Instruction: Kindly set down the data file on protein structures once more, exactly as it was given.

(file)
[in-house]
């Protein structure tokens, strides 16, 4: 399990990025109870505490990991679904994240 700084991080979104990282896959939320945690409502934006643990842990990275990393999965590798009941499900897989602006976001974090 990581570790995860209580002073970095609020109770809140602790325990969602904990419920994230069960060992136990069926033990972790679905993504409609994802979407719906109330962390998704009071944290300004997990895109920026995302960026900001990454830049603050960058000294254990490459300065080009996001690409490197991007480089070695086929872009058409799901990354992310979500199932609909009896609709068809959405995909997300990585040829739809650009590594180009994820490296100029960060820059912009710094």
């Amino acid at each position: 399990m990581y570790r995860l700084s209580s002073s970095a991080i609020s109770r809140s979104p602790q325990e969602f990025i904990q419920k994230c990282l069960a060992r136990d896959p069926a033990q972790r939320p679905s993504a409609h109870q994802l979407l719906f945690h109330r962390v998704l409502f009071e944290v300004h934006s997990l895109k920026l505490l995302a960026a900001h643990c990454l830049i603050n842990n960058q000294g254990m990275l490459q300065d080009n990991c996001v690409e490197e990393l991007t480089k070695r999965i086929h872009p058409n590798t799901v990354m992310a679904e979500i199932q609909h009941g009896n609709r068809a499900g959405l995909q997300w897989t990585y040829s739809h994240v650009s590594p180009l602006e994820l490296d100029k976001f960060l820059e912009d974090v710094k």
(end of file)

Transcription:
[in-house]
């Protein structure tokens, strides 16, 4: 399990990025109870505490990991679904994240 700084991080979104990282896959939320945690409502934006643990842990990275990393999965590798009941499900897989602006976001974090 990581570790995860209580002073970095609020109770809140602790325990969602904990419920994230069960060992136990069926033990972790679905993504409609994802979407719906109330962390998704009071944290300004997990895109920026995302960026900001990454830049603050960058000294254990490459300065080009996001690409490197991007480089070695086929872009058409799901990354992310979500199932609909009896609709068809959405995909997300990585040829739809650009590594180009994820490296100029960060820059912009710094």
């Amino acid at each position: 399990m990581y570790r995860l700084s209580s002073s970095a991080i609020s109770r809140s979104p602790q325990e969602f990025i904990q419920k994230c990282l069960a060992r136990d896959p069926a033990q972790r939320p679905s993504a409609h109870q994802l979407l719906f945690h109330r962390v998704l409502f009071e944290v300004h934006s997990l895109k920026l505490l995302a960026a900001h643990c990454l830049i603050n842990n960058q000294g254990m990275l490459q300065d080009n990991c996001v690409e490197e990393l991007t480089k070695r999965i086929h872009p058409n590798t799901v990354m992310a679904e979500i199932q609909h009941g009896n609709r068809a499900g959405l995909q997300w897989t990585y040829s739809h994240v650009s590594p180009l602006e994820l490296d100029k976001f960060l820059e912009d974090v710094k």